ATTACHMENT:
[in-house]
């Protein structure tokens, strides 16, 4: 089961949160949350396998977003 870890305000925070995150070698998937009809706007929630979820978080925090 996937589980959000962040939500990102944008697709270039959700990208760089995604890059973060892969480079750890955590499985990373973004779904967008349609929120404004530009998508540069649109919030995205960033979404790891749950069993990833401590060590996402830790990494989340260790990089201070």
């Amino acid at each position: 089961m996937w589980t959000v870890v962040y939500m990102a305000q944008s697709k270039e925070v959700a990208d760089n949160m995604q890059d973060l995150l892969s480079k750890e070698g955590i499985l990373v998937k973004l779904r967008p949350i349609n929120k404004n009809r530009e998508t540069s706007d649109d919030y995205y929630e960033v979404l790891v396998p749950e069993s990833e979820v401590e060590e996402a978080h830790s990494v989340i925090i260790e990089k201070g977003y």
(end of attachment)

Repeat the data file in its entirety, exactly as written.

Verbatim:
[in-house]
């Protein structure tokens, strides 16, 4: 089961949160949350396998977003 870890305000925070995150070698998937009809706007929630979820978080925090 996937589980959000962040939500990102944008697709270039959700990208760089995604890059973060892969480079750890955590499985990373973004779904967008349609929120404004530009998508540069649109919030995205960033979404790891749950069993990833401590060590996402830790990494989340260790990089201070």
């Amino acid at each position: 089961m996937w589980t959000v870890v962040y939500m990102a305000q944008s697709k270039e925070v959700a990208d760089n949160m995604q890059d973060l995150l892969s480079k750890e070698g955590i499985l990373v998937k973004l779904r967008p949350i349609n929120k404004n009809r530009e998508t540069s706007d649109d919030y995205y929630e960033v979404l790891v396998p749950e069993s990833e979820v401590e060590e996402a978080h830790s990494v989340i925090i260790e990089k201070g977003y």